Why African-American Consumers Don’t Always Respond to Traditional Entertainment Marketing (Hint: Location, Location, Location)

To reach a consumer segment with nearly $1.5 trillion in buying power, more marketers should spend a day at the salon.

Marketing entertainment brands is all about driving awareness and leveraging strong levels of engagement, which is why when the latest superhero flick comes out, general consumers face a barrage of reminders to buy a ticket through everything from branded toys in their kid’s happy meals to ads on the sides of busses. Yet for all of their ubiquity, those general campaigns often don’t succeed in getting African-American consumers to make a purchase or tune in because they lack one thing—cultural authenticity.

Unlike the general market consumer, African-American consumers engage more with advertising that is relevant to their lived experience, but what makes this segment a bit different is that where they are being marketed to can be a game-changer too.

Location, location, location. It matters, because historically African-Americans have had to create their own safe spaces where their likeness is reflected.  And they can have share experiences in a forum that’s comfortable among not only the stylists and barbers but other patrons.

The effect of the African American salon experience creates the unique opportunity to connect with this coveted audience on a more personal and emotional level.

Since the turn of the 19th century, beauty salons and barber shops have provided this space. Even today, urban salons are the epicenter of discussions about television, film, and music, making them a perfect location for sparking organic infused marketing and word-of-mouth endorsements. Furthermore, hairstylists are in the unique position to set trends. They see many of their customers weekly for hours on end, and they are actively conversing with them about what’s new and interesting in the media. To truly influence African-American consumers, entertainment brands must be a part of these organic conversations.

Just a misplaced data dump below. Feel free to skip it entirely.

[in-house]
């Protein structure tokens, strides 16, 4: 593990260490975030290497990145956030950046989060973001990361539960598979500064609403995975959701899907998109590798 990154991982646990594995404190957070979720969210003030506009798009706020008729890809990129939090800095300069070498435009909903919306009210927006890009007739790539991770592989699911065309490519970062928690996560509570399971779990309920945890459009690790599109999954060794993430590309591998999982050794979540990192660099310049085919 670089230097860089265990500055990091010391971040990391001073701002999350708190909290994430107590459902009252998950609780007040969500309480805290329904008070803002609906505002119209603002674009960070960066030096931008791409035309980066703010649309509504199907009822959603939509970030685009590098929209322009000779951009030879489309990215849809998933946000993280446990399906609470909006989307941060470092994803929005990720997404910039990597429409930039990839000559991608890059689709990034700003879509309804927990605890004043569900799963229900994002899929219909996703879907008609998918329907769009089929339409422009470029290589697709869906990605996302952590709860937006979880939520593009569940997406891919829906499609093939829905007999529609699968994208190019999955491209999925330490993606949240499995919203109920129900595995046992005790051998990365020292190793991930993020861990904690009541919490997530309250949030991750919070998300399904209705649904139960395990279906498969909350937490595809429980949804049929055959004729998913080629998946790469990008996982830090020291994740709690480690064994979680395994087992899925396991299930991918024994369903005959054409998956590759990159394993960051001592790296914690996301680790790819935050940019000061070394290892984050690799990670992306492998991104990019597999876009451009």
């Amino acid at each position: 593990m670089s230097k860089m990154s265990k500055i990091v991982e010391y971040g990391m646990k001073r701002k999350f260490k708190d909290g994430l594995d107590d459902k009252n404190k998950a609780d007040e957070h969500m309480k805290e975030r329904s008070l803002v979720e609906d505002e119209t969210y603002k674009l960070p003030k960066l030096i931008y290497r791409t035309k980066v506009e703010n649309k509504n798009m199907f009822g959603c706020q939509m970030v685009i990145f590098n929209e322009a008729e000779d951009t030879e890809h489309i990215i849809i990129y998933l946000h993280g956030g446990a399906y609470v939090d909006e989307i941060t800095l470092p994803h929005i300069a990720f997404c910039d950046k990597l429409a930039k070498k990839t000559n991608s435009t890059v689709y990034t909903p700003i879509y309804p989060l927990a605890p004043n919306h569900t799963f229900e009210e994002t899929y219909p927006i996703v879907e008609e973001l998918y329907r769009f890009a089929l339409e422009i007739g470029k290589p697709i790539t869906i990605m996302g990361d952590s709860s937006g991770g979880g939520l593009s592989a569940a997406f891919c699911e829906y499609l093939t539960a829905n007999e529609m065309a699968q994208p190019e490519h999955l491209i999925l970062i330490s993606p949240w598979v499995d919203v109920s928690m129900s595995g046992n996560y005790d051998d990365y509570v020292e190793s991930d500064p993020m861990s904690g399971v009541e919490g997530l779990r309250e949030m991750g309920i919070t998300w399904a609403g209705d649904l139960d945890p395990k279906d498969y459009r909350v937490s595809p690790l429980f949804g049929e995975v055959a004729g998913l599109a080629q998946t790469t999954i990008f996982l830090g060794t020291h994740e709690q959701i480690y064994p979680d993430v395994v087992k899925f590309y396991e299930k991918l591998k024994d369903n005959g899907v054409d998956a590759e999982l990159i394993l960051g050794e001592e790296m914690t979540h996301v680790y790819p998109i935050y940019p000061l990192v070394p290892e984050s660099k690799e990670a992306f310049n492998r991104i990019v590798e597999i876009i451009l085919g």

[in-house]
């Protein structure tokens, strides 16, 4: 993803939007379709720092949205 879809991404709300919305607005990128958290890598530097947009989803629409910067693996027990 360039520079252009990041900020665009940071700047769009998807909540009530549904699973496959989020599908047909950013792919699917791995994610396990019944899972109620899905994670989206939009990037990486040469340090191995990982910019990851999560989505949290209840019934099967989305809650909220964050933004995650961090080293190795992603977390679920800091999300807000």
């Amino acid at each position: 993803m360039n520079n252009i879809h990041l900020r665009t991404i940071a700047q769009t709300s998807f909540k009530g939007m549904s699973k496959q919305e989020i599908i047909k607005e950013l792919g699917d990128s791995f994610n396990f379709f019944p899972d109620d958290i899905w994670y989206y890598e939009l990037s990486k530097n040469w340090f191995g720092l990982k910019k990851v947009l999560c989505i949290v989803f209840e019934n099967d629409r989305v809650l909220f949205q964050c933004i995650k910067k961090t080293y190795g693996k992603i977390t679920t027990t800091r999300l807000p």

That’s not to say that general marketing campaigns never influence black consumers, but entertainment brands can’t afford to leave that up to chance. No longer can you just bolt on African-American consumer marketing, you need to build it into your marketing strategies to effectively reach this consumer. Today, the leisure-time spending of African-American consumers amounts to $3.1 billion annually. Being smart about capturing those dollars can make all the difference.

Starting on the ground, in the places and spaces where black consumers bond is especially savvy when you consider the social media power of those same businesses. Black salons and barbershop owners often have thousands if not hundreds of thousands of online followers—followers that entertainment marketers would otherwise spend countless hours and dollars trying to cultivate themselves.

By marketing through salons and barbershops, entertainment marketers can get people talking and continue the conversation online, creating natural, fluid and relevant discussions that will more likely lead to purchase or buy-in.

Photo by Chris Knight on Unsplash

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